And I think Instagram is kind of weird in that way. I think it’s not uncommon to see a lot of “meh” photographs pop up on the site. No, I’m not referring to selfies and other shitty photographs, but specifically I’m tired of seeing building reflections in puddles. Not to rip into my own picture, but I think the above picture is fairly “meh” as well. I’d love to take the image again but with the sun setting versus total darkness. I like the boat passing by but think the exposure might be slightly too long. On Instagram, however, it isn’t a close-up of food or a building’s reflection in a puddle. When I posted it yesterday, the picture did fairly well for me and I think that’s pretty cool.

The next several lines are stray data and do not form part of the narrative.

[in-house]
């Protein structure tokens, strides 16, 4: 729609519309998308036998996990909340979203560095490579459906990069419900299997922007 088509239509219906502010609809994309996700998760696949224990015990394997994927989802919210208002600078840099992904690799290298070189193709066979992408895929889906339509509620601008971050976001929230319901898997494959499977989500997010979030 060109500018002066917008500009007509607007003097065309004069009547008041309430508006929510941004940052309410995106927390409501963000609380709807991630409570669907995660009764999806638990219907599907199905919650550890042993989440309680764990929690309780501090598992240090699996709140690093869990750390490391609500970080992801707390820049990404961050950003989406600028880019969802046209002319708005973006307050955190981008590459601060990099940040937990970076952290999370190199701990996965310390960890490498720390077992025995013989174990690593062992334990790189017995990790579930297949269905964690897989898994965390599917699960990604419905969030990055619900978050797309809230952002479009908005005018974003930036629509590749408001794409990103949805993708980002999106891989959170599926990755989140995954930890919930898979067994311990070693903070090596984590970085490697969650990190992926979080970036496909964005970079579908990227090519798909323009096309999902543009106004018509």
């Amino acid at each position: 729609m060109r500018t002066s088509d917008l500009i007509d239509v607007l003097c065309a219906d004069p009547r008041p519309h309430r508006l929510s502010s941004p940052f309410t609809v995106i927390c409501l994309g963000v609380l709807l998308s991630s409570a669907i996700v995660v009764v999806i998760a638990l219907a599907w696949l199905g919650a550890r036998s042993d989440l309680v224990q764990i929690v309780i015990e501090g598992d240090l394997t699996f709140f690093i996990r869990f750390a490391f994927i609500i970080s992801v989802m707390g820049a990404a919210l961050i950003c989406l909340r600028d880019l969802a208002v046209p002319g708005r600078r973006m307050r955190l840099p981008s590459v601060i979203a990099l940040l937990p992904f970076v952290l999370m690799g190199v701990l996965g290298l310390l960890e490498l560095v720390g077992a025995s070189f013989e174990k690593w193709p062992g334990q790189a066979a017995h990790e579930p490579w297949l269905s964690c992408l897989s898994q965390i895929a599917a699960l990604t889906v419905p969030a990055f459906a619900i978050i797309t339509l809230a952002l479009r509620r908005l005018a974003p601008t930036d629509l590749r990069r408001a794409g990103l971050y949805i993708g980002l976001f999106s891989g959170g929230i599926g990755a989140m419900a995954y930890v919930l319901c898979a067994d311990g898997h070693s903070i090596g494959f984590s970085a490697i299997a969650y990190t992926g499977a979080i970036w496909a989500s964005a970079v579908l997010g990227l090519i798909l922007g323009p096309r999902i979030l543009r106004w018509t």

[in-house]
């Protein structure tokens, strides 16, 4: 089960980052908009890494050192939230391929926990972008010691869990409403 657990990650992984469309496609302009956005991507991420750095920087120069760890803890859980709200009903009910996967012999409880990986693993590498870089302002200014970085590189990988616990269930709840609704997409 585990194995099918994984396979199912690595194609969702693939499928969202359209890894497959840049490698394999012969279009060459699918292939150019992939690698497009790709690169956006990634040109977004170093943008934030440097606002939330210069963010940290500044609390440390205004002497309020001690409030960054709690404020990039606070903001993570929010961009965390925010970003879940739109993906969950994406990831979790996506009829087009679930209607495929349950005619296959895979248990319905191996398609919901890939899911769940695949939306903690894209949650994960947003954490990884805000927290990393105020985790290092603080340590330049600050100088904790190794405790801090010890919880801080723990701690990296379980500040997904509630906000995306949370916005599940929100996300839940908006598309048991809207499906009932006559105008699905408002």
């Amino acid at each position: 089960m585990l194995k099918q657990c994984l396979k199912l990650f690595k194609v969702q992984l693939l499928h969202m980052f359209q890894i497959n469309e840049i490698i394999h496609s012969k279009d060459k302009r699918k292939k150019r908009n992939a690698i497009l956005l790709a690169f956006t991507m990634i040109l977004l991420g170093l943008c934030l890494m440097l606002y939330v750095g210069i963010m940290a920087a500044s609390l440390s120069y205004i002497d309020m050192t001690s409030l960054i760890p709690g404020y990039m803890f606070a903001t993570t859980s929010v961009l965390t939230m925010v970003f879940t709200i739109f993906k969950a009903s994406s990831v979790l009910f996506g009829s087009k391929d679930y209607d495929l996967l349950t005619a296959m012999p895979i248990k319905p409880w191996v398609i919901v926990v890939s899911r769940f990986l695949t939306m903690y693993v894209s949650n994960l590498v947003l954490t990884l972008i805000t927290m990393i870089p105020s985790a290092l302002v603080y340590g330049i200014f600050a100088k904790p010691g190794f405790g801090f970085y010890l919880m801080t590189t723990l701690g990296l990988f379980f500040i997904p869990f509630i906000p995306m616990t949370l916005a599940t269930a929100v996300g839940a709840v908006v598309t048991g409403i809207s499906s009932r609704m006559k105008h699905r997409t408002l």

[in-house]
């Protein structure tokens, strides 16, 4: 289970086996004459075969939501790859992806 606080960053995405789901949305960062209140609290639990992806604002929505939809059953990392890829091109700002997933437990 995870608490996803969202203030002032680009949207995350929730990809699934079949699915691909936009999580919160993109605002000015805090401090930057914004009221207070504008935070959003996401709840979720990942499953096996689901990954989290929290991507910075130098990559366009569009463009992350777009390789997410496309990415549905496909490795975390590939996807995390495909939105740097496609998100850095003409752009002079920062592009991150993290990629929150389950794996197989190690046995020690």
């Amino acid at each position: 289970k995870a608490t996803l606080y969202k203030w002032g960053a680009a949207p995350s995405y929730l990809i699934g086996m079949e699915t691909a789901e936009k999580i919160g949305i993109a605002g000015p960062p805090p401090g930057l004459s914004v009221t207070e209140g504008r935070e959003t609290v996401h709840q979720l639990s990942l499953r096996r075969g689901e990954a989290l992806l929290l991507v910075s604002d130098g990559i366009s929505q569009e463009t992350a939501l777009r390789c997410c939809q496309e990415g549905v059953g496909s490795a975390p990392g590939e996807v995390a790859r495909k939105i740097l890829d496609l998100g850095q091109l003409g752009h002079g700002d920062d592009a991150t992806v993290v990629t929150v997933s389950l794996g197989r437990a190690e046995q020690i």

It’s nice to have good quality stuff as much as possible, but along the way there are bound to be B+ images, as well.

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The World’s Greatest Skyline

The World's Greatest Skyline

I’ve begun to work my way back through “forgotten” pictures.

For example, after I went up in a helicopter I pulled about thirty of my favorite images from the pile of pictures I took. After a couple of years have passed, I’ve gone back into that folder and found a number of images that are still quite good but didn’t make that first official cut. There is nothing wrong with them. There is nothing unappealing about them. However, next to the A+ pictures the B+ pictures didn’t make the cut, apparently.